External use:

  • Infusion: 60 to 80 grams per liter of water, boil for 10 minutes. Apply in the form of compresses or lotion on the affected part.
  • Fluid extract (1: 1): 50 to 100 drops diluted in half a glass of water. Apply in the form of mouthwashes or gargles for the throat.
  • Extract (1: 5) in the form of creams or gels, applied to the area to be treated.
  • The best preparation according to Dr. Leclerc is the aqueous extract of the root at a rate of 1 or 2 grams per day. The aqueous extract of saponaria at 5 per 1000 (5 grams in 1 liter of water), is the most commonly used form.

Important precautions 

We recommend that this plant be taken exclusively under the supervision of a professional.

Saponaria preparations for internal use should be administered in well-defined doses. At doses higher than those indicated, and / or due to individual susceptibility, they may present certain toxicity manifested with gastric discomfort due to irritation in the intestinal mucosa that leads to nausea, vomiting and diarrhea.

Saponins can also cause depression of the respiratory and cardiac nerve centers and cause paralysis.

In addition, saponins increase the permeability of cell walls, promoting bleeding.

Due to its toxic effect on the mucous membranes, pulverized saponaria causes nasal irritation, to be taken into account when preparing this plant for use.

Contraindications of Saponaria

It should not be consumed in case of pregnancy, lactation or in children under 14 years of age,

The use of Saponaria is contraindicated in individuals with gastritis and gastroduodenal ulcers due to the irritant action of saponins on the digestive mucosa.

Do not prescribe oral dosage forms with alcoholic content to children under two years of age.

Consulted bibliography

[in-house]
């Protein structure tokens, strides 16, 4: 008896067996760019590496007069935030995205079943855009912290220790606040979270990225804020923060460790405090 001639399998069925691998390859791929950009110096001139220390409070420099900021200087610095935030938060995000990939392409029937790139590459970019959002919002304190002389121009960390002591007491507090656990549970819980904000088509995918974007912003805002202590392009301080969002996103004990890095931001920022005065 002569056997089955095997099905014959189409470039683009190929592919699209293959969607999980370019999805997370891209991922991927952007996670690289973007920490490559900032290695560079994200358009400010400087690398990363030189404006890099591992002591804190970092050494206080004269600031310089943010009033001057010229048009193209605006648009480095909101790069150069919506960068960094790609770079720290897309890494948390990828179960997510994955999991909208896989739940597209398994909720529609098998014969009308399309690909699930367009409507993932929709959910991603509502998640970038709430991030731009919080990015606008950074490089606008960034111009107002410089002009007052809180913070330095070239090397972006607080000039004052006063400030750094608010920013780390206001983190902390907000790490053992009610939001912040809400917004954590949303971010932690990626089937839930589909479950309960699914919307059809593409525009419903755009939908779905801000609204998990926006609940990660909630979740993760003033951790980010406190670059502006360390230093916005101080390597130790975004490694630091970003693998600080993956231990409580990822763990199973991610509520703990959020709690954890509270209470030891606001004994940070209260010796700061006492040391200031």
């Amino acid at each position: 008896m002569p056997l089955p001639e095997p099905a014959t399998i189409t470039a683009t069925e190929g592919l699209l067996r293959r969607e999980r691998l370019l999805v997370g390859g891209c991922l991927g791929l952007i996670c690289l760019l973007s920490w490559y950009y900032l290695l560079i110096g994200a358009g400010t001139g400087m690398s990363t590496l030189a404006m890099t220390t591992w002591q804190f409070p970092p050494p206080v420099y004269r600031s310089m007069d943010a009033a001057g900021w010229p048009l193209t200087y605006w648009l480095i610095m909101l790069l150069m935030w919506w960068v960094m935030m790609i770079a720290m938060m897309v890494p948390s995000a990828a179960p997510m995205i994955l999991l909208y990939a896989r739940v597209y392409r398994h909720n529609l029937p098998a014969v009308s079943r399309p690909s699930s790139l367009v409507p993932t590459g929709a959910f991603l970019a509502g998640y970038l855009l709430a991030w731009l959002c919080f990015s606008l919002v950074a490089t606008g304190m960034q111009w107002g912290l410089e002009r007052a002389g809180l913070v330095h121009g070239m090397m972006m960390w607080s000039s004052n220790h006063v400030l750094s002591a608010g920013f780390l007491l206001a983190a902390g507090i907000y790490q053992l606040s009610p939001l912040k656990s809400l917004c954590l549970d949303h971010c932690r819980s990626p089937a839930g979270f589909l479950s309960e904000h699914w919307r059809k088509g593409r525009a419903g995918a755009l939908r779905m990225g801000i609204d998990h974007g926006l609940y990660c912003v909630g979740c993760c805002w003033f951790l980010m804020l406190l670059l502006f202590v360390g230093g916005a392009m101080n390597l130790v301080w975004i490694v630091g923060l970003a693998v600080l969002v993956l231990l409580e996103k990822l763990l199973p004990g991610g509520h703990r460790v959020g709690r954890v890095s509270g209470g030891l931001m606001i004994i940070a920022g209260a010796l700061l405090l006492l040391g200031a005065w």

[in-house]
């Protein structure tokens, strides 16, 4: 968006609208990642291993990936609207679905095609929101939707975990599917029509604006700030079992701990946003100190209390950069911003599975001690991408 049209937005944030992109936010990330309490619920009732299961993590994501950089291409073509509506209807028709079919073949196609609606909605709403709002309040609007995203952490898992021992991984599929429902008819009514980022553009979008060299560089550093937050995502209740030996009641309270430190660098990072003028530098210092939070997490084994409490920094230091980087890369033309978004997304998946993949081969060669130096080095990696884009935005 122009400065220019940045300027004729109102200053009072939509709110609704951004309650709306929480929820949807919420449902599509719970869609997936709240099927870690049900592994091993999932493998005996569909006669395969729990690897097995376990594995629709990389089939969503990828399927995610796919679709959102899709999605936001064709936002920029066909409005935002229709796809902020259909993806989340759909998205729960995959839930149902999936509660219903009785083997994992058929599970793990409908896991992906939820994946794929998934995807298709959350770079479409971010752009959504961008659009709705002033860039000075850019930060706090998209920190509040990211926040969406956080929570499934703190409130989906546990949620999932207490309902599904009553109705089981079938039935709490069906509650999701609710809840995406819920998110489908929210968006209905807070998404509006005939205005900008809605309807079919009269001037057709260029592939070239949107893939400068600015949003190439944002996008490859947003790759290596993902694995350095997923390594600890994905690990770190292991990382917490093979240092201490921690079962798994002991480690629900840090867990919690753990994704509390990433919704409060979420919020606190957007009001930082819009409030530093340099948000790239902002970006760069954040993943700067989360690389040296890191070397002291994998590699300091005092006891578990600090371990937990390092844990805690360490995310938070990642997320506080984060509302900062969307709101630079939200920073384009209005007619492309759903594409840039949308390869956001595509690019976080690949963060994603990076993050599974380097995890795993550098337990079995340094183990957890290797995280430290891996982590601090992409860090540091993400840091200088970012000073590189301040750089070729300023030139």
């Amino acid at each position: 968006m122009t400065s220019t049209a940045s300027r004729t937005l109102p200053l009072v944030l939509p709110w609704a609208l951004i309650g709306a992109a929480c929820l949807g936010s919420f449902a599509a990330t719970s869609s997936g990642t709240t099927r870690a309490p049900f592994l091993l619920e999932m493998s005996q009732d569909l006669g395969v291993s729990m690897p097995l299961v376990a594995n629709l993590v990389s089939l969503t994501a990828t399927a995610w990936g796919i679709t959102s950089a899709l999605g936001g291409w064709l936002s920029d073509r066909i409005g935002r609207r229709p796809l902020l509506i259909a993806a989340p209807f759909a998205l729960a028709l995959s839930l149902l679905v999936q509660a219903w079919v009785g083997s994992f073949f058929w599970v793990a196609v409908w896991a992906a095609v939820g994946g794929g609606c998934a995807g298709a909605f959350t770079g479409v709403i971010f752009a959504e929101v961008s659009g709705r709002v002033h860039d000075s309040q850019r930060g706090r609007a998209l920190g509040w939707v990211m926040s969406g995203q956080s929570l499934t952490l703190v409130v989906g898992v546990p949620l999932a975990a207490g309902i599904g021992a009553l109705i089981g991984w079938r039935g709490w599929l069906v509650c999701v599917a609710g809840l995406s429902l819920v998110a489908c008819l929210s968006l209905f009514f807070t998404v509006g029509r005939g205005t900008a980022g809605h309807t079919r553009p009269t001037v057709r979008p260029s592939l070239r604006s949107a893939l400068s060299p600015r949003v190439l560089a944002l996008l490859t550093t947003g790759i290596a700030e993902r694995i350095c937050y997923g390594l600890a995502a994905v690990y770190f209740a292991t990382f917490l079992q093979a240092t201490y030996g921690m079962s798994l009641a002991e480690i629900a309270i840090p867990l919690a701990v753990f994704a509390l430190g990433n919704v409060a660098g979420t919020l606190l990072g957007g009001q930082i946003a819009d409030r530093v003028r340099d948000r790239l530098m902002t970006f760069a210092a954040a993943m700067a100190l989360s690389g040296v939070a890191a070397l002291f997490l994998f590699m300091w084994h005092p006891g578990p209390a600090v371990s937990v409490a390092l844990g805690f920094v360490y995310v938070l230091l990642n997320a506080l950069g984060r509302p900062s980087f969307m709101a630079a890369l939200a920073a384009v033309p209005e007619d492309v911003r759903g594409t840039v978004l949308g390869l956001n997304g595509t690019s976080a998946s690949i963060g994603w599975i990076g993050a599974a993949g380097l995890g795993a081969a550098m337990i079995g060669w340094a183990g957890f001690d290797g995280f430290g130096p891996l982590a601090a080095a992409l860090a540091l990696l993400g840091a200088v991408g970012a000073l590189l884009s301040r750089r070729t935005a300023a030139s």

• Toxic plants for medicinal use in the Aragonese Pyrenees

Acta biol. mont., 1984 (IV): 497-514

  • Antiviral activity of the infusion (SHS ‐ 174) from flowers of Sambucus nigra , aerial parts of Hypericum perforatum L., and roots of Saponaria officinalis L. against influenza and herpes simplex viruses

Phytotherapy Research, Volume 4, Issue3, June 1990

  • Herbal resources of San Luis (Argentina). Part two: cultivated, adventitious and / or naturalized exotic plants

Multequina, no. 7, 1998, pp. 29-48

Argentine Institute for Arid Zones Research Mendoza, Argentina

  • Medicinal, aromatic or poisonous plants of Cuba. Juan Tomás Roig

EcuRed

  • Comparative analysis on the use of medicinal plants in the traditional medicine of Cuba and the Canary Islands

Rev Cubana Plant Med v.9 n.1, 2004

  • Antioxidant, Antimicrobial Activity and Total Phenolic Content within the Aerial Parts of Artemisia absinthum, Artemisia santonicum and Saponaria officinalis

Iran J Pharm Res. 2011 Winter; 10 (1): 49–56.

  • New pharmacological properties of Medicago sativa and Saponaria officinalis saponin-rich fractions addressed to Candida albicans

Journal of Medical Microbiology, Volume 63, Issue 8, 2014

  • High-speed countercurrent chromatographic recovery and off-line electrospray ionization mass spectrometry profiling of bisdesmodic saponins from Saponaria officinalis possessing synergistic toxicity enhancing properties on targeted antitumor toxins

Journal of Chromatography B, Volumes 955–956, April 2014, Pages 1-9